Armando Siahaan & Markus Junianto Sihaloho – President Susilo Bambang Yudhoyono on Friday demanded that leaders of both the Indonesian Armed Forces and the National Police to clear their ranks of misconduct.
Speaking during the two institutions' annual joint leadership meeting in Jakarta that was attended by more than 500 high-ranking officers, the head of state raised alarming concerns.
"End markup practices in both weaponry and non-weaponry procurement," Yudhoyono ordered.
"If there is a case that I cannot tolerate, I will ask the BPKP, BPK and KPK to take action," he said, referring to State Finance and Development Comptroller, the Supreme Audit Agency and the Corruption Eradication Commission, respectively.
The president pointed out the government has increased the budget for both institutions, and expected them to use the funds "optimally and right on target."
Subsequently, the president addressed the military's human rights issues. "I am concerned about a violation of law and discipline in Papua. Although small-scale... I want it to be dealt with," he said. The president was referring to the torture of two Papuans by soldiers last year.
"It may seem small, an act involving just one Second Sergeant and two First Privates, but the impact is international, reaching the United Nations, Europe and the United States."
Yudhoyono said the abuse was not a policy endorsed by the Armed Forces (TNI) or the government, but an act perpetrated by individual soldiers. The troops in the Papua case face up to one year in prison.
Yudhoyono, however, said Indonesia had made significant progress in addressing human rights concerns. "Since 2004, there have not been any gross violations of human rights," he said. "This is historic – a new chapter."
The president said the Papua case was "just one incident amid a wave of change in our country over the past few years." Regardless, he raised the need for the TNI to continuously educate and train its members to uphold human rights principles.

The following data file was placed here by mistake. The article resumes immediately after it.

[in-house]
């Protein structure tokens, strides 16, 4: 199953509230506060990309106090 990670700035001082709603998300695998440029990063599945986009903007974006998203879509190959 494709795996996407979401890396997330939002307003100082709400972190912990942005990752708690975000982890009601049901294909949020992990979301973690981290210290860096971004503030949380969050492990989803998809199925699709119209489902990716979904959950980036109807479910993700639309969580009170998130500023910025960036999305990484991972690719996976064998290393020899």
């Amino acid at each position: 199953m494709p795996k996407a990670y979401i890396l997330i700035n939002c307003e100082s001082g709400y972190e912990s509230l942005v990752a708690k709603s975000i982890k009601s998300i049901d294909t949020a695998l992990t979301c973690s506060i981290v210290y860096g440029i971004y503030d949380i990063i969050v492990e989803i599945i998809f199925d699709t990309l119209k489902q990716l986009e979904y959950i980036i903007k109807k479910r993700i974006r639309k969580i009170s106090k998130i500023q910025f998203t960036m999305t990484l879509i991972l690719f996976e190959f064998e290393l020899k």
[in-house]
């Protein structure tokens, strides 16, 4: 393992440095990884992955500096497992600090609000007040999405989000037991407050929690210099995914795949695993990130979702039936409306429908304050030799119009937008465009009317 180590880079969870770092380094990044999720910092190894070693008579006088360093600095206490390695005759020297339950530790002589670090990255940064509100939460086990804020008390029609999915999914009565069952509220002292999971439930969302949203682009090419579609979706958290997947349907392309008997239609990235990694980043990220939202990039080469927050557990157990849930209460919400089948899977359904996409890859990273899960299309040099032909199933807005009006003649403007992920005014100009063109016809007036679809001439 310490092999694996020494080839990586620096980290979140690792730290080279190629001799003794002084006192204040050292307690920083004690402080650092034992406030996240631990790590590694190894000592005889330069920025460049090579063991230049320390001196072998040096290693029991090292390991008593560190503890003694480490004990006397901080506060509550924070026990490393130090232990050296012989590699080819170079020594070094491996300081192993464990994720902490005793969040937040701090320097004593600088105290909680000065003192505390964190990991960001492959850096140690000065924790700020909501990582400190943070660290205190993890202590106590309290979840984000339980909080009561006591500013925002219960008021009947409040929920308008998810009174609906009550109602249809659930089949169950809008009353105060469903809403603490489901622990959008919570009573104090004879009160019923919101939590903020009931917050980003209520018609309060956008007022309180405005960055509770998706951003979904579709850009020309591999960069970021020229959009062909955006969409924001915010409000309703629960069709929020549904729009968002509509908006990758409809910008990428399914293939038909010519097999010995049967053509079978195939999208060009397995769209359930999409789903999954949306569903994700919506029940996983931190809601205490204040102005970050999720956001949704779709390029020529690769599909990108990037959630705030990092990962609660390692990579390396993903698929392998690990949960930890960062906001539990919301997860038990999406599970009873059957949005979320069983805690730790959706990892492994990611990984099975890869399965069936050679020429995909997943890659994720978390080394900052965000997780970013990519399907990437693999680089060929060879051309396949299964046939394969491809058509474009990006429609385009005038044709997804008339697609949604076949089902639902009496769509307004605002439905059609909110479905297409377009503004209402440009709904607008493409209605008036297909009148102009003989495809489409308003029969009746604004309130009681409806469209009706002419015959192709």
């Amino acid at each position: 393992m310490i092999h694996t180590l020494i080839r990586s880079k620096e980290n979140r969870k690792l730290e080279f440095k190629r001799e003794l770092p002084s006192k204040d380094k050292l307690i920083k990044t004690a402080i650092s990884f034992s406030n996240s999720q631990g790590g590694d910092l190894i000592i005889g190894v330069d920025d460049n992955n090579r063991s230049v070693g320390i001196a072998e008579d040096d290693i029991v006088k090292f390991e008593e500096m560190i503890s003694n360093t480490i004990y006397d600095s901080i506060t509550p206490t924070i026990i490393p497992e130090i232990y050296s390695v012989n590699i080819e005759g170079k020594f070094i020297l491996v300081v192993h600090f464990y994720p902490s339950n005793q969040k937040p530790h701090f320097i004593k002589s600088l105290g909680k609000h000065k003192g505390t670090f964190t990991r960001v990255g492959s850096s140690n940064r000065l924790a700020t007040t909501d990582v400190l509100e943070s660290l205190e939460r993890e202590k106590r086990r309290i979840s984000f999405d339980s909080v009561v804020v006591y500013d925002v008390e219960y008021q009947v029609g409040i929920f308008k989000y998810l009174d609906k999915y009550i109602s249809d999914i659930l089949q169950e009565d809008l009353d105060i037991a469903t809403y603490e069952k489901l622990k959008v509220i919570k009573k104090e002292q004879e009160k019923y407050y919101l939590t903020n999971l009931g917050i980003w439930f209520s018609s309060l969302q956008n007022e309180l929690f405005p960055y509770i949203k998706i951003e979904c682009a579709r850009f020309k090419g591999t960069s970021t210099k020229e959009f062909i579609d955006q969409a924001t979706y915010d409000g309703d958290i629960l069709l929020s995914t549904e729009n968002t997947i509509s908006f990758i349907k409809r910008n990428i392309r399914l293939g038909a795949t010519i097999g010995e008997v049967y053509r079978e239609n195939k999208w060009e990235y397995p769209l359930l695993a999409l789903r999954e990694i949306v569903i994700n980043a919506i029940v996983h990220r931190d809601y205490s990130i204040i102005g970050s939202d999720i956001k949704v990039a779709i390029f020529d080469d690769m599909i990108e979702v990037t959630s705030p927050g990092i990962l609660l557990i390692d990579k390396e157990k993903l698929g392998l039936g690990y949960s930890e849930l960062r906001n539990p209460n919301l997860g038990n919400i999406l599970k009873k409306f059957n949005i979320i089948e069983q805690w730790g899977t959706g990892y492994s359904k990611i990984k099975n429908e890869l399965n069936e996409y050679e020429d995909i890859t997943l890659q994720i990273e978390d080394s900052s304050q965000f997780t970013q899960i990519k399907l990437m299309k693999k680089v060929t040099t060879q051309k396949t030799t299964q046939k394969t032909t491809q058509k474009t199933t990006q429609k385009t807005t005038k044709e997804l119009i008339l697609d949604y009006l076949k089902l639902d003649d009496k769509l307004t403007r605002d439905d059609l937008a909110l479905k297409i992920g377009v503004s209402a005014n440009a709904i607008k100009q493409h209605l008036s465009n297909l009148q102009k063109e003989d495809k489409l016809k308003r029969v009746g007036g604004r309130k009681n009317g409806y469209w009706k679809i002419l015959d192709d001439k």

The president then moved on to raise the need to maintain the utmost level of discipline and integrity in the military and the National Police.
"There are still officers who abuse their power, who do not maintain their integrity and discipline," he said, adding that the state institutions should not protect members involved in any wrongdoings.
While the message was directed at both institutions, the president specifically pointed to the members of the National Police implicated in the Gayus Tambunan saga. "Punish them," he said, "so that the police can maintain the public's trust."
The president also urged the National Police to maintain its antiterrorism effort, including its deradicalization programs, while telling the military to be ready to assist police.
He also instructed both security forces to always be ready to be deployed for natural disaster management in times of crisis, while reminding the military that the government wanted part of its strength to be available for international peacekeeping missions.
Lastly, the president expressed the government's commitment to improve the welfare of TNI members and police officers, including through pay raises, but called upon both "to improve your performance and achievements."
Yudhoyono's instructions came a day after the TNI announced its 16 priorities for this year. At a press conference after Friday's meeting, TNI Chief Adm. Agus Suhartono said dealing with threats against the nation's sovereignty was topping the list.
"It's also a priority for us to tackle any armed separatism... especially in Papua," he said.
Similar to last year's priorities, Papua, Maluku and Aceh will also get a lot of military attention this year. "The intelligence units tell us that these areas are still the most vulnerable to conflict and separatism," Agus said.
Also on the agenda for the TNI in 2011 is dealing with the threat of religious radicalism, troop readiness for peacekeeping missions, human rights education for subordinates by unit commanders and anticipation and tackling of social unrest.